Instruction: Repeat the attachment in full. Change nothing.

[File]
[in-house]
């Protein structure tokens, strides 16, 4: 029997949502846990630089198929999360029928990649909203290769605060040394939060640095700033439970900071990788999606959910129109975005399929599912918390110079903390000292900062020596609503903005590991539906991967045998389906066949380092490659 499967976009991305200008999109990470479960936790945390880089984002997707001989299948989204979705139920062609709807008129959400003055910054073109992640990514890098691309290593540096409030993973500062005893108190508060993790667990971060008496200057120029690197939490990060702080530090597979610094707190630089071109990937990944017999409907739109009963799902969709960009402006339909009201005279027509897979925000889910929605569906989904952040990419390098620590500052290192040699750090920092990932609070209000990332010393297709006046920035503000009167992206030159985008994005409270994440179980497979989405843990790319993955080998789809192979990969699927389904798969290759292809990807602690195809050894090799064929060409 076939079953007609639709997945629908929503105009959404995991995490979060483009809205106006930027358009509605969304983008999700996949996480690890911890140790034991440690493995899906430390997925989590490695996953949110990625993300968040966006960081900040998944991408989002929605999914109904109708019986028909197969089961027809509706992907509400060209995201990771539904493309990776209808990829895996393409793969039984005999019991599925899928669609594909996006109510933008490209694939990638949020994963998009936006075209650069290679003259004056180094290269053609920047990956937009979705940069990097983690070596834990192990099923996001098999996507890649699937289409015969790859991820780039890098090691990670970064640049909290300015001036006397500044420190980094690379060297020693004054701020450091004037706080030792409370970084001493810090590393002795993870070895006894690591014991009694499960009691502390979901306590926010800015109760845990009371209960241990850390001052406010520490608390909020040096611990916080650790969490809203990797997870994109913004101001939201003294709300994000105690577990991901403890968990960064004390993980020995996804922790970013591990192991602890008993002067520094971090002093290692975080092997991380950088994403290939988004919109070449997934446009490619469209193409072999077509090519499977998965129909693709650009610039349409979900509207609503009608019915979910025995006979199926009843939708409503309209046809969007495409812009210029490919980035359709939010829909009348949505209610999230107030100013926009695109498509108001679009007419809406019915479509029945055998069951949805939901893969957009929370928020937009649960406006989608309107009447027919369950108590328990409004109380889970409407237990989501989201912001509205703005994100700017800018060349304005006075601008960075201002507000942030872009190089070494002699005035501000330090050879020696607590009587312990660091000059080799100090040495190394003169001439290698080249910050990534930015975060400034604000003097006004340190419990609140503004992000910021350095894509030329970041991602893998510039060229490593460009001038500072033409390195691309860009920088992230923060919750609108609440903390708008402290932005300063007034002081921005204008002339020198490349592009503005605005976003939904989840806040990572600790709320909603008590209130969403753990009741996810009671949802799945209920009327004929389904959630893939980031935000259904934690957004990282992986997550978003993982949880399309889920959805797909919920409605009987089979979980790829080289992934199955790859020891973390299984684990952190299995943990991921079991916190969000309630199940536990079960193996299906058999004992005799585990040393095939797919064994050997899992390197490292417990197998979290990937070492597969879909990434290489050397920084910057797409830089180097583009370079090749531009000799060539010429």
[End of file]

[in-house]
């Protein structure tokens, strides 16, 4: 029997949502846990630089198929999360029928990649909203290769605060040394939060640095700033439970900071990788999606959910129109975005399929599912918390110079903390000292900062020596609503903005590991539906991967045998389906066949380092490659 499967976009991305200008999109990470479960936790945390880089984002997707001989299948989204979705139920062609709807008129959400003055910054073109992640990514890098691309290593540096409030993973500062005893108190508060993790667990971060008496200057120029690197939490990060702080530090597979610094707190630089071109990937990944017999409907739109009963799902969709960009402006339909009201005279027509897979925000889910929605569906989904952040990419390098620590500052290192040699750090920092990932609070209000990332010393297709006046920035503000009167992206030159985008994005409270994440179980497979989405843990790319993955080998789809192979990969699927389904798969290759292809990807602690195809050894090799064929060409 076939079953007609639709997945629908929503105009959404995991995490979060483009809205106006930027358009509605969304983008999700996949996480690890911890140790034991440690493995899906430390997925989590490695996953949110990625993300968040966006960081900040998944991408989002929605999914109904109708019986028909197969089961027809509706992907509400060209995201990771539904493309990776209808990829895996393409793969039984005999019991599925899928669609594909996006109510933008490209694939990638949020994963998009936006075209650069290679003259004056180094290269053609920047990956937009979705940069990097983690070596834990192990099923996001098999996507890649699937289409015969790859991820780039890098090691990670970064640049909290300015001036006397500044420190980094690379060297020693004054701020450091004037706080030792409370970084001493810090590393002795993870070895006894690591014991009694499960009691502390979901306590926010800015109760845990009371209960241990850390001052406010520490608390909020040096611990916080650790969490809203990797997870994109913004101001939201003294709300994000105690577990991901403890968990960064004390993980020995996804922790970013591990192991602890008993002067520094971090002093290692975080092997991380950088994403290939988004919109070449997934446009490619469209193409072999077509090519499977998965129909693709650009610039349409979900509207609503009608019915979910025995006979199926009843939708409503309209046809969007495409812009210029490919980035359709939010829909009348949505209610999230107030100013926009695109498509108001679009007419809406019915479509029945055998069951949805939901893969957009929370928020937009649960406006989608309107009447027919369950108590328990409004109380889970409407237990989501989201912001509205703005994100700017800018060349304005006075601008960075201002507000942030872009190089070494002699005035501000330090050879020696607590009587312990660091000059080799100090040495190394003169001439290698080249910050990534930015975060400034604000003097006004340190419990609140503004992000910021350095894509030329970041991602893998510039060229490593460009001038500072033409390195691309860009920088992230923060919750609108609440903390708008402290932005300063007034002081921005204008002339020198490349592009503005605005976003939904989840806040990572600790709320909603008590209130969403753990009741996810009671949802799945209920009327004929389904959630893939980031935000259904934690957004990282992986997550978003993982949880399309889920959805797909919920409605009987089979979980790829080289992934199955790859020891973390299984684990952190299995943990991921079991916190969000309630199940536990079960193996299906058999004992005799585990040393095939797919064994050997899992390197490292417990197998979290990937070492597969879909990434290489050397920084910057797409830089180097583009370079090749531009000799060539010429």